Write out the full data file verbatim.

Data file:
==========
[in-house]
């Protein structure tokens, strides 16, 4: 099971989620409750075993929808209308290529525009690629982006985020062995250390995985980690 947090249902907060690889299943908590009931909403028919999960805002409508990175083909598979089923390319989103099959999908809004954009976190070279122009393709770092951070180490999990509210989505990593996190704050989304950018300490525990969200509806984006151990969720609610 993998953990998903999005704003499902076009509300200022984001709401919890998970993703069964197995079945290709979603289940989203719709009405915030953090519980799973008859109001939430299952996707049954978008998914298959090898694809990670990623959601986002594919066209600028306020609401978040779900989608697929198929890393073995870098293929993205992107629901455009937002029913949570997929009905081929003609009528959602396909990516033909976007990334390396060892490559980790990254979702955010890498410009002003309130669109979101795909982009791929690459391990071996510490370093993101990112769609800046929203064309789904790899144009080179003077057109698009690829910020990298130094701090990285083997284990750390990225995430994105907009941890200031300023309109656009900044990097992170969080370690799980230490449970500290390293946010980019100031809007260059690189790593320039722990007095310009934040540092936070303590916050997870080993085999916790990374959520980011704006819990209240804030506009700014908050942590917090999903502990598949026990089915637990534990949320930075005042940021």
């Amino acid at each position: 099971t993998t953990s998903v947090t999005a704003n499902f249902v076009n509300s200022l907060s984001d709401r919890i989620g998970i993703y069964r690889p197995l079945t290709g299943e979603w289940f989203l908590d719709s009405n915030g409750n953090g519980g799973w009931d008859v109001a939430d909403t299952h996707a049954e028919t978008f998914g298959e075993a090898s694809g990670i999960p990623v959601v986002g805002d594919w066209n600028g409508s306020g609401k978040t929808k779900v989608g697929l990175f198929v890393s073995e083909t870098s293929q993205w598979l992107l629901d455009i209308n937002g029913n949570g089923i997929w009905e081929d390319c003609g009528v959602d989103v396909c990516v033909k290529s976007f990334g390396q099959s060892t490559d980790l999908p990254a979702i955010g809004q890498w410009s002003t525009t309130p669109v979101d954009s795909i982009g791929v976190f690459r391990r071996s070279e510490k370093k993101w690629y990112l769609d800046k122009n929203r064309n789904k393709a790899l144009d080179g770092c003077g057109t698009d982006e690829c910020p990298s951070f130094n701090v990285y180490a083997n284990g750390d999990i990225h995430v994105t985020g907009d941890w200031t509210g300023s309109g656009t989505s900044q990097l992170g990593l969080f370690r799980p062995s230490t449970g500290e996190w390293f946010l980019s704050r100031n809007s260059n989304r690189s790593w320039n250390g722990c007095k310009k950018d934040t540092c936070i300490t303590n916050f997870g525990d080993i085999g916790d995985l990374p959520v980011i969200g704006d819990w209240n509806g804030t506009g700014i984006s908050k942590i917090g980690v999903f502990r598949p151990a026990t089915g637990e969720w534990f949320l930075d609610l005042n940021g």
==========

[in-house]
């Protein structure tokens, strides 16, 4: 099971989620409750075993929808209308290529525009690629982006985020062995250390995985980690 947090249902907060690889299943908590009931909403028919999960805002409508990175083909598979089923390319989103099959999908809004954009976190070279122009393709770092951070180490999990509210989505990593996190704050989304950018300490525990969200509806984006151990969720609610 993998953990998903999005704003499902076009509300200022984001709401919890998970993703069964197995079945290709979603289940989203719709009405915030953090519980799973008859109001939430299952996707049954978008998914298959090898694809990670990623959601986002594919066209600028306020609401978040779900989608697929198929890393073995870098293929993205992107629901455009937002029913949570997929009905081929003609009528959602396909990516033909976007990334390396060892490559980790990254979702955010890498410009002003309130669109979101795909982009791929690459391990071996510490370093993101990112769609800046929203064309789904790899144009080179003077057109698009690829910020990298130094701090990285083997284990750390990225995430994105907009941890200031300023309109656009900044990097992170969080370690799980230490449970500290390293946010980019100031809007260059690189790593320039722990007095310009934040540092936070303590916050997870080993085999916790990374959520980011704006819990209240804030506009700014908050942590917090999903502990598949026990089915637990534990949320930075005042940021």
């Amino acid at each position: 099971t993998t953990s998903v947090t999005a704003n499902f249902v076009n509300s200022l907060s984001d709401r919890i989620g998970i993703y069964r690889p197995l079945t290709g299943e979603w289940f989203l908590d719709s009405n915030g409750n953090g519980g799973w009931d008859v109001a939430d909403t299952h996707a049954e028919t978008f998914g298959e075993a090898s694809g990670i999960p990623v959601v986002g805002d594919w066209n600028g409508s306020g609401k978040t929808k779900v989608g697929l990175f198929v890393s073995e083909t870098s293929q993205w598979l992107l629901d455009i209308n937002g029913n949570g089923i997929w009905e081929d390319c003609g009528v959602d989103v396909c990516v033909k290529s976007f990334g390396q099959s060892t490559d980790l999908p990254a979702i955010g809004q890498w410009s002003t525009t309130p669109v979101d954009s795909i982009g791929v976190f690459r391990r071996s070279e510490k370093k993101w690629y990112l769609d800046k122009n929203r064309n789904k393709a790899l144009d080179g770092c003077g057109t698009d982006e690829c910020p990298s951070f130094n701090v990285y180490a083997n284990g750390d999990i990225h995430v994105t985020g907009d941890w200031t509210g300023s309109g656009t989505s900044q990097l992170g990593l969080f370690r799980p062995s230490t449970g500290e996190w390293f946010l980019s704050r100031n809007s260059n989304r690189s790593w320039n250390g722990c007095k310009k950018d934040t540092c936070i300490t303590n916050f997870g525990d080993i085999g916790d995985l990374p959520v980011i969200g704006d819990w209240n509806g804030t506009g700014i984006s908050k942590i917090g980690v999903f502990r598949p151990a026990t089915g637990e969720w534990f949320l930075d609610l005042n940021g």